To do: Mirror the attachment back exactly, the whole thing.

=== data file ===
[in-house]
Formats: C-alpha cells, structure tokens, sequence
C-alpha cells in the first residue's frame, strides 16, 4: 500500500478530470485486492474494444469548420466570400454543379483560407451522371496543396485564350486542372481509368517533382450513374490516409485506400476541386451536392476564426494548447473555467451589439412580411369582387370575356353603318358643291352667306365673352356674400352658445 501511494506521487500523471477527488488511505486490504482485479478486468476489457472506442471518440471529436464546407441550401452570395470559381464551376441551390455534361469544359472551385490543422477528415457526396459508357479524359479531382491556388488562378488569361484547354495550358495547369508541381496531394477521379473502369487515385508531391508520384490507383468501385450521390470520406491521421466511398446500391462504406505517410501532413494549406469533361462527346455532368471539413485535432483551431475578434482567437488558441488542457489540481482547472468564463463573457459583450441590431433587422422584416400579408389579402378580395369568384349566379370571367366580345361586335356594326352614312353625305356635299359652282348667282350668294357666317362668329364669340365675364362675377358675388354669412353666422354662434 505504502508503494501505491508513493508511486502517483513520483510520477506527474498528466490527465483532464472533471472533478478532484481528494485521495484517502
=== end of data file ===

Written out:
[in-house]
Formats: C-alpha cells, structure tokens, sequence
C-alpha cells in the first residue's frame, strides 16, 4: 500500500478530470485486492474494444469548420466570400454543379483560407451522371496543396485564350486542372481509368517533382450513374490516409485506400476541386451536392476564426494548447473555467451589439412580411369582387370575356353603318358643291352667306365673352356674400352658445 501511494506521487500523471477527488488511505486490504482485479478486468476489457472506442471518440471529436464546407441550401452570395470559381464551376441551390455534361469544359472551385490543422477528415457526396459508357479524359479531382491556388488562378488569361484547354495550358495547369508541381496531394477521379473502369487515385508531391508520384490507383468501385450521390470520406491521421466511398446500391462504406505517410501532413494549406469533361462527346455532368471539413485535432483551431475578434482567437488558441488542457489540481482547472468564463463573457459583450441590431433587422422584416400579408389579402378580395369568384349566379370571367366580345361586335356594326352614312353625305356635299359652282348667282350668294357666317362668329364669340365675364362675377358675388354669412353666422354662434 505504502508503494501505491508513493508511486502517483513520483510520477506527474498528466490527465483532464472533471472533478478532484481528494485521495484517502